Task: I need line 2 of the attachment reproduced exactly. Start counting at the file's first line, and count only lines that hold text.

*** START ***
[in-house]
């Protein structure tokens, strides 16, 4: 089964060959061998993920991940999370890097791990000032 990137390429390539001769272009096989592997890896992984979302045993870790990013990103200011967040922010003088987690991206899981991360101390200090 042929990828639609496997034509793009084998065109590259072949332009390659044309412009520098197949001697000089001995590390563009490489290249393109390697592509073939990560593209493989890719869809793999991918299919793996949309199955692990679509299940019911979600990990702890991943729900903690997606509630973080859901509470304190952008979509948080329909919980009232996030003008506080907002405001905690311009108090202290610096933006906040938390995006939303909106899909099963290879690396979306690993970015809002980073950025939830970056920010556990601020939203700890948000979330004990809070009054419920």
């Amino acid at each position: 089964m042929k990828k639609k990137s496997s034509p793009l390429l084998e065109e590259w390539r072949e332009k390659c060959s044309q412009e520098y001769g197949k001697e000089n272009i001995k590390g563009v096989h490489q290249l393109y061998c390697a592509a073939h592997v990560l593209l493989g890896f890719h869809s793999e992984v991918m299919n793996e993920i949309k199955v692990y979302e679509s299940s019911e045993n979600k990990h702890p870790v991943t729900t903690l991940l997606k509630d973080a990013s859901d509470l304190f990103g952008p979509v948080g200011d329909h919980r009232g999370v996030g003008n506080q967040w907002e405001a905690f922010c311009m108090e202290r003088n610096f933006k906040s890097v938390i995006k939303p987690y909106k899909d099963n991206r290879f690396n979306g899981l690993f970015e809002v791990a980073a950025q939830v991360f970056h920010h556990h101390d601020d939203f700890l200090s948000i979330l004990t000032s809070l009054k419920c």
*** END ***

């Protein structure tokens, strides 16, 4: 089964060959061998993920991940999370890097791990000032 990137390429390539001769272009096989592997890896992984979302045993870790990013990103200011967040922010003088987690991206899981991360101390200090 042929990828639609496997034509793009084998065109590259072949332009390659044309412009520098197949001697000089001995590390563009490489290249393109390697592509073939990560593209493989890719869809793999991918299919793996949309199955692990679509299940019911979600990990702890991943729900903690997606509630973080859901509470304190952008979509948080329909919980009232996030003008506080907002405001905690311009108090202290610096933006906040938390995006939303909106899909099963290879690396979306690993970015809002980073950025939830970056920010556990601020939203700890948000979330004990809070009054419920």